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Minnesota plant will fulfill its contracts: Essar

Officials at Essar Steel Minnesota say construction on their new facility is further along than has been recently reported. The company said it wants to address what it says were inaccuracies in comments made by a Minnesota union representative.
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Officials at Essar Steel Minnesota say construction on their new facility is further along than has been recently reported.

The company said it wants to address what it says were inaccuracies in comments made by a Minnesota union representative.

Nashwauk, Minn. is the site of a massive new taconite facility on the Mesabi Iron Range with iron ore reserves estimated at close to two billion metric tonnes.

ESML had hoped to begin pellet production early in 2015, ramping up to full production by the end of the year, according to earlier media reports.

Essar Steel Algoma has a contract with ESML, part of the Essar Group, to begin receiving iron ore supplies in 2017.

In a letter April 11, Essar officials challenged the qualifications of Dan Kingsley, Minnesota representative for Local 49 Operating Engineers, to evaluate the amount of work completed on the large scale project.

In an April 7 SooToday.com article, Kingsley estimated that only 20 percent of work on the actual taconite plant was finished, although he acknowledged that Essar might be basing its higher estimates on groundwork at the site.

“Mr. Dan Kingsley represents one of 15 different building and construction trade unions that are or will be involved with the Essar Steel Minnesota LLC (ESML) project that is being built by Essar Project U.S. Limited (EPUL),” the company wrote. “As such, he would not be in a position to know all the activities taking place on a daily basis to move this massive $1.8 billion project forward.  Only those working on the project on a daily basis would have sufficient knowledge of the detailed project plans and activities to judge the status of the project.”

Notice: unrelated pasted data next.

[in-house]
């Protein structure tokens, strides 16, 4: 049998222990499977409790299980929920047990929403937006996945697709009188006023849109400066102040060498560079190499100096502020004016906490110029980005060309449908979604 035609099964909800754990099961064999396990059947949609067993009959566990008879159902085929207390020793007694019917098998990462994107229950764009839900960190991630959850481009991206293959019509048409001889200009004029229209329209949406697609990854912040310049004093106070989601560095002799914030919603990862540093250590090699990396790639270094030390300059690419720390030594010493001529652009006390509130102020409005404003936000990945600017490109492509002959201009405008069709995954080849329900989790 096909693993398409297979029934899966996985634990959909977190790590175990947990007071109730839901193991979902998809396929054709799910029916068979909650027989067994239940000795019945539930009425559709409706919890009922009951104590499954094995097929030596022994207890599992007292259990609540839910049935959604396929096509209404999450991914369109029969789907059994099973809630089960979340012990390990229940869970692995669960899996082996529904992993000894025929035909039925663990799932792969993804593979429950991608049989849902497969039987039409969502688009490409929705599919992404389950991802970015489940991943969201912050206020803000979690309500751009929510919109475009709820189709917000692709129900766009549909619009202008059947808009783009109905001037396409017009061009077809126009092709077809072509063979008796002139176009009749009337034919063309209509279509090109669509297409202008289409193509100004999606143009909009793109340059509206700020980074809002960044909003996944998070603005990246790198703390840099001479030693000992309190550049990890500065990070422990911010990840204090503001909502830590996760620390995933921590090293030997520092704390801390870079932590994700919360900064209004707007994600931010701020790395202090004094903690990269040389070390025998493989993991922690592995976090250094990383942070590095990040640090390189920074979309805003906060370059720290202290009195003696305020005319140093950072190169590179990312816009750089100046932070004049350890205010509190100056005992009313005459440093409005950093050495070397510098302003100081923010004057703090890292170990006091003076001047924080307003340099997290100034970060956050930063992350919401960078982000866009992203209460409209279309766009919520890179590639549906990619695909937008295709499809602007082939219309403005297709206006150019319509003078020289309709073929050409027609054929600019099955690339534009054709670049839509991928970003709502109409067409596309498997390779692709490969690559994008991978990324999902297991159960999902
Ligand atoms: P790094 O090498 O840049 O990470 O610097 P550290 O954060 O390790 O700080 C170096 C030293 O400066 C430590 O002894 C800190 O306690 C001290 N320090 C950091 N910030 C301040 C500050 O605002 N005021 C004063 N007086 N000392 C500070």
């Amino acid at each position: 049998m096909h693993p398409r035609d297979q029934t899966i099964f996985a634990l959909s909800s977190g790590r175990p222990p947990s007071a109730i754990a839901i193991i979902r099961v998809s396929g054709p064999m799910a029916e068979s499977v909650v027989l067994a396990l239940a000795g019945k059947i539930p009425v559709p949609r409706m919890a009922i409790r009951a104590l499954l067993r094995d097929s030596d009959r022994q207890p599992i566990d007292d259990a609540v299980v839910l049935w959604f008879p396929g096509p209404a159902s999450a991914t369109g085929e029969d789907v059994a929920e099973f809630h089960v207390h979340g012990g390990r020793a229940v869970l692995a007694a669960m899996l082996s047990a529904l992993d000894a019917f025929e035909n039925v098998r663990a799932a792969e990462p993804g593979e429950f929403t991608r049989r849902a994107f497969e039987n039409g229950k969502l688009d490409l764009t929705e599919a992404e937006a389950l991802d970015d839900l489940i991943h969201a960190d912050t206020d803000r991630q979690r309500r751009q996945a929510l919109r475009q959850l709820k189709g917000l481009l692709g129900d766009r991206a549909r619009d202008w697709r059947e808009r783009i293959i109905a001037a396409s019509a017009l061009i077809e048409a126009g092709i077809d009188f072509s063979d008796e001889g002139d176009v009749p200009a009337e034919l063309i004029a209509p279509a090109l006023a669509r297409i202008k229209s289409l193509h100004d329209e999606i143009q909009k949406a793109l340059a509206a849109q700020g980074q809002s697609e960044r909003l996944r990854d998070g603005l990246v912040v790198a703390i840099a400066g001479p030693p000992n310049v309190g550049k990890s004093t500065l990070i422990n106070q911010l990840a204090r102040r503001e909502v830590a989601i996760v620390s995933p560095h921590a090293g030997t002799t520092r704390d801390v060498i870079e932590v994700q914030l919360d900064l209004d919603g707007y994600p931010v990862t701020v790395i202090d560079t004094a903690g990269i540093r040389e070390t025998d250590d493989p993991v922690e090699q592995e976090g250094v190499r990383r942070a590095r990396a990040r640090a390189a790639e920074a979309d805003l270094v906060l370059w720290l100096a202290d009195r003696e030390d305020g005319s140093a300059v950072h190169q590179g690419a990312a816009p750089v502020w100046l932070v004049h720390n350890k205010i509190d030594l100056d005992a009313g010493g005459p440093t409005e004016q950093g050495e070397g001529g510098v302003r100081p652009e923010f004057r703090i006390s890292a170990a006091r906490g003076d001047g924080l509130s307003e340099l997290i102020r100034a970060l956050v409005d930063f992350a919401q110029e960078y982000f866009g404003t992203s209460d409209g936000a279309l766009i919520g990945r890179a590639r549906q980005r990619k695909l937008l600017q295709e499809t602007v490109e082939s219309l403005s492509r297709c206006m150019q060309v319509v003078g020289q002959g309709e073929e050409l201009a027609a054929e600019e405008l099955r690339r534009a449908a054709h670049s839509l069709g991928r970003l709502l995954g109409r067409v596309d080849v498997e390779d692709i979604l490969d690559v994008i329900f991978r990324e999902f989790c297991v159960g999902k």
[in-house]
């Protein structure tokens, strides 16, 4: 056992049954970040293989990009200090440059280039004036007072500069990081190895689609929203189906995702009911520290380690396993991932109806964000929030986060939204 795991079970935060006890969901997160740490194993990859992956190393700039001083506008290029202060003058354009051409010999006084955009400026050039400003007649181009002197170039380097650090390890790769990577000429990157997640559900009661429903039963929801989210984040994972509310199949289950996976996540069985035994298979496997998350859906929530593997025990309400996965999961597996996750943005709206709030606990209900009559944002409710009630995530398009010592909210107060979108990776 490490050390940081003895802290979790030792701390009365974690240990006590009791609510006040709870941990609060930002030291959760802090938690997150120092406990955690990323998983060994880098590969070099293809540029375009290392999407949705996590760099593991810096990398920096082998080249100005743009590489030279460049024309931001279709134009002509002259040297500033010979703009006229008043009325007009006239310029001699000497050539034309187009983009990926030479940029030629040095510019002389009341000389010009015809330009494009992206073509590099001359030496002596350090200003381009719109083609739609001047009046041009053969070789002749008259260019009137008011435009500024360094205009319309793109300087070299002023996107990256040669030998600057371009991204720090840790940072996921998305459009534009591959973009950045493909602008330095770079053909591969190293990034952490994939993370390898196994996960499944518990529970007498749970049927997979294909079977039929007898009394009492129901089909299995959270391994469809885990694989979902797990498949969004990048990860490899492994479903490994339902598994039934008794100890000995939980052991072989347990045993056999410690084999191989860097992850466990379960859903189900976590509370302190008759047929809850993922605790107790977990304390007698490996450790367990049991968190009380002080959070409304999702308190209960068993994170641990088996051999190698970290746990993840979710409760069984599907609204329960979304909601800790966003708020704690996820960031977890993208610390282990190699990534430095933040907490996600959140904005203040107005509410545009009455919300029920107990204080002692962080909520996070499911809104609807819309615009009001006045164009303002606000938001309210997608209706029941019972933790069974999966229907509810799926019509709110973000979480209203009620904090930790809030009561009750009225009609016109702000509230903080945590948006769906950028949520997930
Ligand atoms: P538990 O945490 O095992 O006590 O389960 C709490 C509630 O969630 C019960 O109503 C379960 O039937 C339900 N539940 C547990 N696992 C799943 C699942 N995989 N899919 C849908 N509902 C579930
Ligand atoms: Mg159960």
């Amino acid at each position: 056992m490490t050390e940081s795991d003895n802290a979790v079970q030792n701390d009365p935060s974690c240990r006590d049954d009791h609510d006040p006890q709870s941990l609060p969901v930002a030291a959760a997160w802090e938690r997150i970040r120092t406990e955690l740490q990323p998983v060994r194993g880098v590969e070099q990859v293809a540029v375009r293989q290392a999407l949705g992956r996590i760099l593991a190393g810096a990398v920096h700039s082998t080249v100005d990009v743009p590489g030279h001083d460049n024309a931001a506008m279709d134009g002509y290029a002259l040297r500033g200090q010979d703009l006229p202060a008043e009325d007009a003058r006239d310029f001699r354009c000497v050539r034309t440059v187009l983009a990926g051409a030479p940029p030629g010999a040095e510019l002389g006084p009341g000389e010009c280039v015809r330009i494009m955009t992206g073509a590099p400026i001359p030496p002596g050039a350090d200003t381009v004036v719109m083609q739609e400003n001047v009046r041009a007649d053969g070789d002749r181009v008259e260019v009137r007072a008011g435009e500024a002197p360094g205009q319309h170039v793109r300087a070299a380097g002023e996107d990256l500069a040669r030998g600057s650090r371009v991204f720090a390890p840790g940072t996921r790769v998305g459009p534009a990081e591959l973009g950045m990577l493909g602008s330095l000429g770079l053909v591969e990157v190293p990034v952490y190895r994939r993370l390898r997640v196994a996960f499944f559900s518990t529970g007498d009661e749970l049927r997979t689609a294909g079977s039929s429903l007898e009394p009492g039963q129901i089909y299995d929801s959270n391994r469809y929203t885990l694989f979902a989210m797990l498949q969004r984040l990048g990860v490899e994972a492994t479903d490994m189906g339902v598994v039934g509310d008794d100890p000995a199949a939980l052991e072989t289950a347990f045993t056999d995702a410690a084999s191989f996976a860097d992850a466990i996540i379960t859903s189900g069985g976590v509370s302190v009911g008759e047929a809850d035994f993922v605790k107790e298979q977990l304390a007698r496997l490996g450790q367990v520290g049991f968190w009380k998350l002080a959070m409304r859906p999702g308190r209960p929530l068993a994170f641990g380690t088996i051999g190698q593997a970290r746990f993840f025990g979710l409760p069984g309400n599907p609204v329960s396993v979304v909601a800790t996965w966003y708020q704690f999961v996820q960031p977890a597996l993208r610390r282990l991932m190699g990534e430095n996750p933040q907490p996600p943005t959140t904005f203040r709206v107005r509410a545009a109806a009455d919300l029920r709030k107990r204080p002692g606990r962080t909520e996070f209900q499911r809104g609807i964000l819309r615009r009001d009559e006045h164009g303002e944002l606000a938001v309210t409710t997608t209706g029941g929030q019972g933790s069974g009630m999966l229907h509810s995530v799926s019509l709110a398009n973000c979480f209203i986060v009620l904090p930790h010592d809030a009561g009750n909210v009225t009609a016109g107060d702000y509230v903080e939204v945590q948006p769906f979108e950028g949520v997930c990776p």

In its statement, Essar officials stood by their calculations that 64 percent of the project is complete.

“The level of completion we have reported is audited and verified by a professional engineering firm that conducts quarterly independent evaluations of the project execution for lenders,” the company wrote. “Anyone without access to the details of a project of this scale would find it very difficult to make an accurate assessment of the level of completeness.”

The company statement goes on to say that despite severe winter conditions, “considerable progress” had been made in pouring concrete foundations and floors, building and tank erections, mill shell assembly, and tailings basin dam construction by contractors.

The Essar response did not address, however, recent reports in the Minnesota media, confirmed by Kingsley, that work at the site has come to a standstill with two major contractors filing liens totaling over $12 million against ESML.

What they did say is that ESML was continuing efforts “to secure the additional funding required to complete the pellet plant portion of the project”, and that they were working closely with contractors to meet their completion targets.

The company letter also acknowledged its pellet supply contracts with both Essar Steel Algoma, scheduled to begin in 2017, and Arcelor Mittal U.S.

“ESML is in constant communication with its pellet customers, and fully expects to meet its obligations under both contracts,” they wrote.

Essar Steel Algoma had declined to answer a question from Soo Today about what affect the current work stoppage at the Minnesota site might have on their contract with ESML, but last summer and fall, the local steelmaker repeated they had no concern because the contract for delivery was set to begin in 2017.

ESA has extended also its contract for iron ore pellets with Cliffs Natural Resources, set to end in 2016, until 2024.

 


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